BAME people don’t always have great experiences in school for a number of reasons. This could be because of their background, ability, aptitude or attitude. Negative experiences in school can encourage negative attitudes to learning for BAME children and young people. This resistance to learning isn’t always discouraged at school or at home because parents may have had a similar experience during their educational experience either in the UK or from their country of origin. Many BAME children are pushed away from academia to pursue their practical talents, and from the children’s perspective, education can seem like a difficult career path compared to other professions such as music, dance or sport.

Cultural conflicts can also put people off working in education. Many African and Asian parents strongly encourage their children to pursue careers as doctors and lawyers for monetary or status reasons - teaching doesn’t really come into that, although it isn’t considered a backwards career move. There are not many teachers of colour and if BAME children do not see them, then why should they espouse to be in a sector that does not encourage people like them to become teachers?  A combination of these factors can push young BAME students away from the education sector.

 

What do you think schools and trusts can do to improve inclusion and diversity in education, particularly at middle and senior leadership levels?

NQTs (newly qualified teachers) need to be encouraged through mentoring and coaching. Schools should be capturing their enthusiasm and excitement. NQTs and first year teachers should be given innovative whole school projects to work on. This is a good way to encourage them, highlight any pitfalls, teach them ways of working, and help prepare them for more advanced roles. NQTs should also be encouraged to pursue NPQs (national professional qualifications) to develop their ability and confidence over time.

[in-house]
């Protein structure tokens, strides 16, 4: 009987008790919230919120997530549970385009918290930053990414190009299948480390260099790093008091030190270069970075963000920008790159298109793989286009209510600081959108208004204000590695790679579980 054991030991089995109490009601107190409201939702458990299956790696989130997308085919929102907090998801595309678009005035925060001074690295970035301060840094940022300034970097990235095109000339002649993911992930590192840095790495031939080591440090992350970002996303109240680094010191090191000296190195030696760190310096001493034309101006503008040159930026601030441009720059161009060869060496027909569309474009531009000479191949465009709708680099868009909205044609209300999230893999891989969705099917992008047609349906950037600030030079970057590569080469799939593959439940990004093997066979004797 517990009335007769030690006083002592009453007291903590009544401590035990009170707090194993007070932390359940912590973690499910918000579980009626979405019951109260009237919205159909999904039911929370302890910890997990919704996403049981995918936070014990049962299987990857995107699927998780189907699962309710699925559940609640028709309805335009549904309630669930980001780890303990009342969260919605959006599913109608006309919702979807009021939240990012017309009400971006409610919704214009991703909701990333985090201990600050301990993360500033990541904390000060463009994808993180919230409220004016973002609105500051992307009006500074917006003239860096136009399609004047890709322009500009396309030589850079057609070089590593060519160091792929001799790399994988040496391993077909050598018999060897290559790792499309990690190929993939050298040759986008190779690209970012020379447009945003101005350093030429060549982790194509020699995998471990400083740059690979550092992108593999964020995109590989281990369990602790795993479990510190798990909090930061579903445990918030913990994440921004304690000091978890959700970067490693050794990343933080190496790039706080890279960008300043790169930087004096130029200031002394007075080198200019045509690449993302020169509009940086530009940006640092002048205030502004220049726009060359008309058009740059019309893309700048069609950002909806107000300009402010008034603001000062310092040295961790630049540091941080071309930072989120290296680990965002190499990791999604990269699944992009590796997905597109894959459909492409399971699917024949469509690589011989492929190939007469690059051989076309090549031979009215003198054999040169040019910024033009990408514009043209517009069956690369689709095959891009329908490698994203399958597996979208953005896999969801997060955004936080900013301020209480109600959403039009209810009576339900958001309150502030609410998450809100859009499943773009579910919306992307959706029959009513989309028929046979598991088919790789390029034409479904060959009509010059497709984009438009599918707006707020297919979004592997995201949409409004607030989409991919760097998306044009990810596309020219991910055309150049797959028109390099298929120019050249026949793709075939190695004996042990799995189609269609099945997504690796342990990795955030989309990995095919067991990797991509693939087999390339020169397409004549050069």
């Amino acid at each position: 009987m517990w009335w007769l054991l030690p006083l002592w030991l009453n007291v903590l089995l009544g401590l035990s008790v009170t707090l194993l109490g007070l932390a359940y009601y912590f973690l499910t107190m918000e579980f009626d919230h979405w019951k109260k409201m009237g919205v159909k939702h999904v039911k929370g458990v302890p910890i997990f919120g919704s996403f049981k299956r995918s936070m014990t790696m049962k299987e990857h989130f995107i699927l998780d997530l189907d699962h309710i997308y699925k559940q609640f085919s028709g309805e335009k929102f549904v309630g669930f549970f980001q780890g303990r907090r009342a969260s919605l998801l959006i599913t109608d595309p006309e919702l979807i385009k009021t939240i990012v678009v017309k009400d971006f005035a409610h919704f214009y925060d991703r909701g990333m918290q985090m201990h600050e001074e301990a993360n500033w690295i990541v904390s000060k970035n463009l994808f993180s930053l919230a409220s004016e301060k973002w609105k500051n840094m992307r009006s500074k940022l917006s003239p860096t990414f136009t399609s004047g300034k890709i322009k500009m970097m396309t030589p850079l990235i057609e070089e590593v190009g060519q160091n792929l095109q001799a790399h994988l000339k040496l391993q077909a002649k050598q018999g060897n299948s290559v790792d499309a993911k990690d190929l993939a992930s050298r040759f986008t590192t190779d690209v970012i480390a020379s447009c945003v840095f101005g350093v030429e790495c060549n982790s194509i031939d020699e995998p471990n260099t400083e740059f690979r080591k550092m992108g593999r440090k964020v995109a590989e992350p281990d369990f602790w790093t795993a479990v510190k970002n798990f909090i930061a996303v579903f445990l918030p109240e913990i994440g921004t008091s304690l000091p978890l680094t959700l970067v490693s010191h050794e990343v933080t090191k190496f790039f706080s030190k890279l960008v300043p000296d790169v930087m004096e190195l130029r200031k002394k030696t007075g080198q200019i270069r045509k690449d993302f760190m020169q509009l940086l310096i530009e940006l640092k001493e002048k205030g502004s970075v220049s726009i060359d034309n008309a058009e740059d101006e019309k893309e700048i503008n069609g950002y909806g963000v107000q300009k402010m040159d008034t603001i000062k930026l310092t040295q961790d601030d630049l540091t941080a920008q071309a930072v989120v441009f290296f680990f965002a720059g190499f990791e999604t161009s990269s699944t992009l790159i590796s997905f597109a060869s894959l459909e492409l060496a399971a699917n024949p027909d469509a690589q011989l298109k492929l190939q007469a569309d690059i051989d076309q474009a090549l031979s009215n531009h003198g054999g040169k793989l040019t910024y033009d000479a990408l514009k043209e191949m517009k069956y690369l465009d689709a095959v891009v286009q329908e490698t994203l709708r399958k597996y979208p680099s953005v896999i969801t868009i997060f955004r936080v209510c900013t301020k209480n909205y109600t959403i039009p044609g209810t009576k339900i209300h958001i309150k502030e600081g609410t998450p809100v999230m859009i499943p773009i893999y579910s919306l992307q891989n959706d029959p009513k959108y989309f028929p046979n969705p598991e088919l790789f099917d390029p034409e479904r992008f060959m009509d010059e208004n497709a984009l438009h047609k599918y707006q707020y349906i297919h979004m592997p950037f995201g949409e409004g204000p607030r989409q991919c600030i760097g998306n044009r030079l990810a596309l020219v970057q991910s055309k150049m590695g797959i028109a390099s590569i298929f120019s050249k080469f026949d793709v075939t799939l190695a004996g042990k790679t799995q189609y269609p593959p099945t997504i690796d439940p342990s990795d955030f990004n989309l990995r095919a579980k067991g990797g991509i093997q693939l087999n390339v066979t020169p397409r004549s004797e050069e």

Meanwhile, linking young teachers with likeminded peers through networks such as BAMEed can help ease feelings of isolation. Within schools, BAME teachers need to be nurtured and encouraged. Teaching is tough enough as it is, but it’s even tougher for black teachers.

What advice would you offer to a black teacher at the beginning of their career with ambitions of senior leadership?

I’d tell them to stay focused on their goals and work hard to develop their craft. They should be confident in the fact that they are bringing a unique, strong, varied voice to the profession. Children aren’t the problem when it comes to issues of diversity. They can spot authenticity a mile off and will respond to it, so it’s important to be yourself at all times. I’d also tell them not to be put off by the low numbers of people of colour in the sector, you’ve just got to get on with it and do the best job you can. In the words of the actress Kerry Washington, “I’m not interested in a world where my race is not part of who I am. I am interested in living in a world where our races, no matter what they are, do not define our trajectory in life.”

 

Why do you think it’s important that we celebrate Black History Month? 

To be honest, it’s a shame that it’s only a month. Black history should be celebrated all the time. However, as it stands, Black History Month is the one time in the year when we as a nation can all celebrate black innovators and pioneers who paved the way for us, whose footsteps we follow in. It shines a light on their contributions, and on the massive contributions black people have made and continue to make all over the world. It inspires our young people - the leaders of tomorrow - showing them that they have the ability and talent to shape the future. I don’t like the tokenistic aspect of it, but I’m grateful that there’s at least something. It’s better to have something than nothing at all.

Blog topic:
General education